As the continued bad news from Blackberry reminds us, no company’s future is secure. When your business is facing declining sales, a potential buy-out, or even certain closure, how do you manage people who are likely panicking about their future? Can you keep your team’s motivation and productivity up? The short answer is yes: Even when it’s clear that a company’s in trouble, there are ways to help team members stay focused, deliver results, and weather the storm.
What the Experts Say
In a crisis, you may think you need a whole new set of management approaches. But don’t throw out your Management 101 book quite yet. Kim Cameron, a professor at Michigan’s Stephen M. Ross School of Business and author of Positive Leadership: Strategies for Extraordinary Performance, has studied organizations that are downsizing or closing and he says that, instead of abandoning best common practices, the most skilled leaders reinforce them. “Good management is good management. Treating people well, helping them flourish, and unlocking potential are all good practices regardless of the environmental circumstances,” he says. Amy Edmondson, a professor at Harvard Business School and author of “Strategies for Learning from Failure,” says that of course it’s not easy to “keep people enthused, engaged, and working hard when they know the company may not be around.” But it’s not impossible either. Here are six principles to follow when your organization starts to feel like a sinking ship.
Look for opportunities to turn things around
Sometimes it’s clear that the end is near. Your manufacturing plant is slated to close. A larger company has bought your business unit. But in other situations, there may be a glimmer of hope. “There is often a short window of opportunity to do something differently,” Edmondson says. If there’s a chance of saving the company, focus your team on doing two things. First, seek input from customer-facing employees. Their front-line perspective could provide valuable insight into how your company needs to change. Second, do small experiments with alternative business models. Edmondson suggests you ask, “What kinds of products and services would customers welcome that we don’t offer?” The goal is to alter the organization’s course away from the one that got you into this mess.
Give your team a larger purpose
To keep people focused, give them something to work toward. “Identify a profound purpose that is more important than the individual benefit,” says Cameron. People want to believe their work matters in any situation. This can be tough when the company’s success is no longer the goal but you might select something that employees value personally — leaving a legacy or proving critics wrong. Cameron studied the manager leading a GM plant that was going to close in two years. To inspire employees who knew the end of their time with GM was near, he told them to do their very best so that senior leaders would be sorry when closing day came.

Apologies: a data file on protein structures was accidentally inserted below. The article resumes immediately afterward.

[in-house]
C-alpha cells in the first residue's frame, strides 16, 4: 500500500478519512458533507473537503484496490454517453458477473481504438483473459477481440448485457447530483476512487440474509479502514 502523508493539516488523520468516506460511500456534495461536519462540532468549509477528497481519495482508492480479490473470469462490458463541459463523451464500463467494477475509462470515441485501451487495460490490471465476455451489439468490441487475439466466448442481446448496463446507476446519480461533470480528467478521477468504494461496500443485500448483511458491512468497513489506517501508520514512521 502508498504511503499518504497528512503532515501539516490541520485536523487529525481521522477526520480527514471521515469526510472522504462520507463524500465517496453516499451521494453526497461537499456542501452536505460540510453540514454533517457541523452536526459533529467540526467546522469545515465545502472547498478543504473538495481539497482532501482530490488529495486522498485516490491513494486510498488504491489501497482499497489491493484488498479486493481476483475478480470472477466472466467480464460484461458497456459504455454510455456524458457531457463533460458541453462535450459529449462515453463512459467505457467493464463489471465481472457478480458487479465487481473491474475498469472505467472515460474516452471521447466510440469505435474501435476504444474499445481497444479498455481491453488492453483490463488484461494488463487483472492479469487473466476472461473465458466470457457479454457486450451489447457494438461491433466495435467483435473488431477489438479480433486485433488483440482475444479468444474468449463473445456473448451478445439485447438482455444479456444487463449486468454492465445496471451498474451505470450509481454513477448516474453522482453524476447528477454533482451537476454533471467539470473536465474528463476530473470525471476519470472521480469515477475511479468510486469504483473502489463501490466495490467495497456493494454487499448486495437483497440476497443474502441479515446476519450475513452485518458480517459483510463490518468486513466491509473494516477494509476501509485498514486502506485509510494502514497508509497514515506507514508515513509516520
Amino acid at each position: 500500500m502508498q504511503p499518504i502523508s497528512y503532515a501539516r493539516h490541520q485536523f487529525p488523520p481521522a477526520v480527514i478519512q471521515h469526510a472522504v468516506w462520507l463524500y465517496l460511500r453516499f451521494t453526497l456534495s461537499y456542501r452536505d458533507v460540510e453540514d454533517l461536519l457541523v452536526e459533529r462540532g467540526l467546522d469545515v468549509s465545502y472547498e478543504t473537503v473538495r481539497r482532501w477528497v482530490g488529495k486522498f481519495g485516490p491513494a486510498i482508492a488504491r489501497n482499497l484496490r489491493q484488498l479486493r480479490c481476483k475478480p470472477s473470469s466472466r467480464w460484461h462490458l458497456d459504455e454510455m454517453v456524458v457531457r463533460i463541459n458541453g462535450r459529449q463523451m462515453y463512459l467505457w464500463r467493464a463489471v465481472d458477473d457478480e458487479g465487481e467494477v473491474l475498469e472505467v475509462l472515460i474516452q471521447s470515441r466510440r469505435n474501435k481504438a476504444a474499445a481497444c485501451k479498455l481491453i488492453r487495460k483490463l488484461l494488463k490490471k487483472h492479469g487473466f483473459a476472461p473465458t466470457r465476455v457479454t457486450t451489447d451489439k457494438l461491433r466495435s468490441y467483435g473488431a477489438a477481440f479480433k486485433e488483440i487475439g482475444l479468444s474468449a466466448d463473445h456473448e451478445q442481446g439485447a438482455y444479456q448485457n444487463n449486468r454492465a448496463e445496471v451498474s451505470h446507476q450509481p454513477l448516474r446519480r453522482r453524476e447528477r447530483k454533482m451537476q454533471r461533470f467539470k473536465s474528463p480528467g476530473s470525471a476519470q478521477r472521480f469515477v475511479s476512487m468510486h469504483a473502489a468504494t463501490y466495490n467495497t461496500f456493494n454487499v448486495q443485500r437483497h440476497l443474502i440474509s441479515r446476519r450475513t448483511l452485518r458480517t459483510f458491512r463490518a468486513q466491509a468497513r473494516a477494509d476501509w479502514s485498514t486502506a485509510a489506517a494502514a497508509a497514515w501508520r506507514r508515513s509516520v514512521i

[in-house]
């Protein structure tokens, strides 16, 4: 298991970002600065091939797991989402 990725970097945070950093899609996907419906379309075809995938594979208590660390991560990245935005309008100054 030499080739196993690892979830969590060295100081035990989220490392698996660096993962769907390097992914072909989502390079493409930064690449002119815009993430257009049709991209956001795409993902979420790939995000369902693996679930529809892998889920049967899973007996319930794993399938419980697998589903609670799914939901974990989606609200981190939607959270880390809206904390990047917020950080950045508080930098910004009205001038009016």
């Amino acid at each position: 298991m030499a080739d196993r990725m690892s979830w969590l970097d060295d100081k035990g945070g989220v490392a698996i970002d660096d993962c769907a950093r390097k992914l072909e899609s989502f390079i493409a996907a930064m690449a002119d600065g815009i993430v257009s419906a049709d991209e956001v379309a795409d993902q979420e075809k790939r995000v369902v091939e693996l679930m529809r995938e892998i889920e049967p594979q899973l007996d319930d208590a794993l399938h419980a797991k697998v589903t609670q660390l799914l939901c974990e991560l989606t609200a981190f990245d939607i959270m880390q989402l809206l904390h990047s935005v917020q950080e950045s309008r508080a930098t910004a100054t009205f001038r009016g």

Provide reasonable incentives
Find ways to reward good work. After all, if the company is failing and employees are going to collect a paycheck anyway, why wouldn’t they spend their last three months on Facebook? “It’s the leader’s job to answer the question: What’s in it for me?” says Edmondson. Make clear what they will get if they do their best in this trying time. Will they learn a skill that will help them find their next job? Will the acquiring company be keeping some staff? How will the experience help them grow professionally? “If you can’t find a way to truthfully explain why they should help you get the job done, you’re out of luck,” says Edmondson.
Show people they matter as individuals
Don’t just offer the same things to everyone, however. People want to still be seen as individuals. Tailor your message and the incentives to specific team members. Whenever possible, give them personal attention and care. When news of the crisis hits, meet with your employees one-on-one. Cameron suggests you say something like, “We want you to flourish and will do our best to take care of you even though we may not be here in the future.” Find out what matters most to them and do your best to meet those needs. There may be some people who can’t handle the uncertainty; in those cases, do what you can to help them find a position at another company.
Be honest and authentic — always
Both Cameron and Edmondson are adamant that being transparent is crucial in these circumstances. “Whatever you know, share it with your employees,” says Cameron. Edmondson agrees: “Be as honest as you possibly can.” Don’t try to protect people from the truth or ignore what’s happening. “You can’t not talk about reality,” says Edmondson. And don’t say anything you don’t mean. In tough situations like these, people are on high alert for lies and inauthentic messages.